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The Cryonics Institute’s 114th Patient

by System Administrator / Monday, 24 March 2014 /

Cryonics Institute Case Report for Patient Number 114

CI patient #114 was a 84 year old female who died in a Tennessee hospital on January 16th, 2013 after being hospitalized for several weeks after an apparent stroke.  The patient was a CI member at the time of her death.

The next of kin had contracted with a local funeral director to provide initial cooling and transport services.  The patient died in the early morning hours of January 16th, 2013.  The patient was packed in water ice and driven to the CI facility by the local funeral director that the next of kin recently contracted with.  Heparin was not administered by the hospital or funeral director.

The patient arrived at the CI facility, packed in water ice at approximately 4:30pm on the 16th of January.  Jim and Sara Walsh, CIs local cooperating funeral directors, were both present for the perfusion and the perfusion began at 5pm.  Due to the fact that clotting of the blood was noted in the body, the perfusion efforts were focused on the head and brain.

The perfusion was completed at 6:30pm.  During the perfusion there were 5 liters of 10% Eg solution used, 6 liters of 30 % Eg solution used and 15 liters of 70% VM1 solutions used.  The final refractive index of the effluents exiting the right jugular vein was 1.42.  The final refractive index of the effluents exiting the left jugular vein was 1.421.  Considerable dehydration of the head and face was noted along with a bronzing color of the skin.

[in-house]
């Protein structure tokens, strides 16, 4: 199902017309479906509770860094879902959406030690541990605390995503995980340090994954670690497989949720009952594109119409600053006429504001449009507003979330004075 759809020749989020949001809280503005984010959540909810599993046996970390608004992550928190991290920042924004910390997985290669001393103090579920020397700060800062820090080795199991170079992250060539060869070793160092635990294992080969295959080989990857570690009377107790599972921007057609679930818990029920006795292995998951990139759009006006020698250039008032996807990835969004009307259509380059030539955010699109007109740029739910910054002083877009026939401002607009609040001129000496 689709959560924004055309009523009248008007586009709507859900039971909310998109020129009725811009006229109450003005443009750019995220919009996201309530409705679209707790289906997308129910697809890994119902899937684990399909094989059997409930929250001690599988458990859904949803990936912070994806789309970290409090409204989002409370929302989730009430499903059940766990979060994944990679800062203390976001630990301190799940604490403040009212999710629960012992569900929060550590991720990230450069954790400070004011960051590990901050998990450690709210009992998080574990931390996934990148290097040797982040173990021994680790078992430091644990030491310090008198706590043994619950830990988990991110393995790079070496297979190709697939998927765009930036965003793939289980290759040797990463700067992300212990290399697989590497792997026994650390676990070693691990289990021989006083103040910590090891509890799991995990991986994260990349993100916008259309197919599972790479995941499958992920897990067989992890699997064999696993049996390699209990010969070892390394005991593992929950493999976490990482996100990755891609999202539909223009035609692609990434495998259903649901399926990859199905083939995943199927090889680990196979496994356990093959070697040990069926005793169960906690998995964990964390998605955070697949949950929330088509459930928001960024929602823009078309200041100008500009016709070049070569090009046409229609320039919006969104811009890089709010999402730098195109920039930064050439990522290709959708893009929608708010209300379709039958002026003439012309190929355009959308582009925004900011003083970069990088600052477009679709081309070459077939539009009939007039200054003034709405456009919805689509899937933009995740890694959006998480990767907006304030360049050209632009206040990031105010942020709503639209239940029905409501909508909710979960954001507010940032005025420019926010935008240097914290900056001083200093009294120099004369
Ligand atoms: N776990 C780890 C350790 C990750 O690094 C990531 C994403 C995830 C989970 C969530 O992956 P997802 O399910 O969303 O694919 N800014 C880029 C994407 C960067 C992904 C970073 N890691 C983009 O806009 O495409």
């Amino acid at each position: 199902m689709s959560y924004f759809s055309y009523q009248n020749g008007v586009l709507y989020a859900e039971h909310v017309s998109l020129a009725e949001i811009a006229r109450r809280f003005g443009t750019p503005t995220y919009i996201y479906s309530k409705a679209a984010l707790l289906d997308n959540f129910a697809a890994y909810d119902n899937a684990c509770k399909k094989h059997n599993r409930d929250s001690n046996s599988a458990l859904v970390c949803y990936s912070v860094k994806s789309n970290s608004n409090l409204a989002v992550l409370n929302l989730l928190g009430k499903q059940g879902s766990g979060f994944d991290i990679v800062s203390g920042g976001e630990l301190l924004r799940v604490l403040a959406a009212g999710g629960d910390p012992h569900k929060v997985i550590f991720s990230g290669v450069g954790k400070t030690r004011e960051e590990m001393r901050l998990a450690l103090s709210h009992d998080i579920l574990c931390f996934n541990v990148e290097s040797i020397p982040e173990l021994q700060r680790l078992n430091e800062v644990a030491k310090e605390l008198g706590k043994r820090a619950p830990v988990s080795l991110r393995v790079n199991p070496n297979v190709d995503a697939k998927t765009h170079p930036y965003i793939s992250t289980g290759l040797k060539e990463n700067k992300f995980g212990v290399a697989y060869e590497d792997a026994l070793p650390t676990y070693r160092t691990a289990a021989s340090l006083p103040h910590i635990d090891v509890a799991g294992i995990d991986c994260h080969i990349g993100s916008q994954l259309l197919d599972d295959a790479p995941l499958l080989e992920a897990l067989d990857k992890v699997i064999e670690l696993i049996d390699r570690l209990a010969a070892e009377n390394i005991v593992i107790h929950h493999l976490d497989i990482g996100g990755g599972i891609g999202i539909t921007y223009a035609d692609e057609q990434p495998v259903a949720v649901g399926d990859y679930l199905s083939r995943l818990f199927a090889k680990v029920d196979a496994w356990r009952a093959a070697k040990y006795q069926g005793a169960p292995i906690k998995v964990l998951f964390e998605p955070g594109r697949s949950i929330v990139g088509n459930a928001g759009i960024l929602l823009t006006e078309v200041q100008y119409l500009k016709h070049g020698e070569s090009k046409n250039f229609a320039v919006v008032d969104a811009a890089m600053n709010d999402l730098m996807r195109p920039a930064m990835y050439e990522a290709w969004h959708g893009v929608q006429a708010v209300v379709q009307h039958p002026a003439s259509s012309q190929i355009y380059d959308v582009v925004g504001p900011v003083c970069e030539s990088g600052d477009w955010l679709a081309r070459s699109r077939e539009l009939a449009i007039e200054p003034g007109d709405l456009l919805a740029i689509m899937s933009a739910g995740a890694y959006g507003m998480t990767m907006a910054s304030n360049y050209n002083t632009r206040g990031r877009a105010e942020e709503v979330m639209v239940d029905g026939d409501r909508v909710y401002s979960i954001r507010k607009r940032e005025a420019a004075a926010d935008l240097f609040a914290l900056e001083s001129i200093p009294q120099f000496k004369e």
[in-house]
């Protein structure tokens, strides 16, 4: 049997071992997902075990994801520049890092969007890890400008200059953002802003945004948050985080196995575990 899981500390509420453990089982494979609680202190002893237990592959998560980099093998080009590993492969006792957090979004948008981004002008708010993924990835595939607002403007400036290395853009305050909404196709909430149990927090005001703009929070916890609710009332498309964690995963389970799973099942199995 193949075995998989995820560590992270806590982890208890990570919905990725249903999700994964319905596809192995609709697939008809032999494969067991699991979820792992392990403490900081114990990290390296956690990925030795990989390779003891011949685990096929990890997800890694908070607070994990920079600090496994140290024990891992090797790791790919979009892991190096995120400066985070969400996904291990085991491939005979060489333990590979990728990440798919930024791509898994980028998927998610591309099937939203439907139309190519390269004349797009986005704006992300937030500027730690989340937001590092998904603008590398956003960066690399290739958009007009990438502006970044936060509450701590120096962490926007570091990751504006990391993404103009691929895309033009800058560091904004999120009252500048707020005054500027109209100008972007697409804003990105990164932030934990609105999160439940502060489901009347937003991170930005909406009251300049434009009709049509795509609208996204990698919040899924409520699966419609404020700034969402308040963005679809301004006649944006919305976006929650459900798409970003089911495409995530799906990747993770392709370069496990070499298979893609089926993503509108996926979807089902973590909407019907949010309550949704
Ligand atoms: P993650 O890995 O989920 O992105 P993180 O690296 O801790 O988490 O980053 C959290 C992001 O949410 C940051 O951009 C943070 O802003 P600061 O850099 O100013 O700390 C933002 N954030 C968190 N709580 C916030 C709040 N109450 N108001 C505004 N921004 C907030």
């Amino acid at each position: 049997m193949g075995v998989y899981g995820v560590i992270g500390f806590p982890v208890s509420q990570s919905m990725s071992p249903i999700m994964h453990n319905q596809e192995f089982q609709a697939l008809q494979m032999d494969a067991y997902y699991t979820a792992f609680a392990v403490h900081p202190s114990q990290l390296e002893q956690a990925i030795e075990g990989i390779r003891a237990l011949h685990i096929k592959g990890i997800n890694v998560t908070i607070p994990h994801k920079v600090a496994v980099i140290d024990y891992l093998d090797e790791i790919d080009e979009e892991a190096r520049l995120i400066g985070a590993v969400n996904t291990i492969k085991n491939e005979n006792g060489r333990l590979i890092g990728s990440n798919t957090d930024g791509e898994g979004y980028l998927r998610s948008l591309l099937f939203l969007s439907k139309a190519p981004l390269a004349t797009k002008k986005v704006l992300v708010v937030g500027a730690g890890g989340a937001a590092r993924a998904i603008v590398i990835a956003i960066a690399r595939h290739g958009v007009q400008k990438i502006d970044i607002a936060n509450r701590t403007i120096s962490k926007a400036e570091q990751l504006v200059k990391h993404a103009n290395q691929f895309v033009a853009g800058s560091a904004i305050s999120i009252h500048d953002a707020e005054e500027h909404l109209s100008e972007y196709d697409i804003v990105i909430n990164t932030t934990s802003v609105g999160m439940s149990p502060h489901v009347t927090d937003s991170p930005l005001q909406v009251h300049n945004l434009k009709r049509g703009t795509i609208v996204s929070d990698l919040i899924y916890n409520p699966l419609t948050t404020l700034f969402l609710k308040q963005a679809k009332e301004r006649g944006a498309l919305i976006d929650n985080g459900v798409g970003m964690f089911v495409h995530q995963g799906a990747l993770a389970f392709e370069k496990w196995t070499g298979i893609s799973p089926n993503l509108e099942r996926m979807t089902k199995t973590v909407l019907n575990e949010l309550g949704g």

The patient was then placed in the computer controlled cooling chamber to cool to liquid nitrogen temperature.  The human vitrification program was selected and the time needed to cool the patient to liquid nitrogen temperature was five days and 13 hours.  The patient was then placed in a cryostat for long-term cryonic storage.

Comments:  The hospital was reluctant to inject the patient with heparin and do chest compressions after death.  The funeral director was also reluctant to administer heparin because it was not something he was familiar with and the next of kin only recently contracted with the funeral director.  Had a local standby group been available and properly supplied, the clotting of the blood may have been prevented, thus giving the patient an opportunity for a better perfusion to the body.
 

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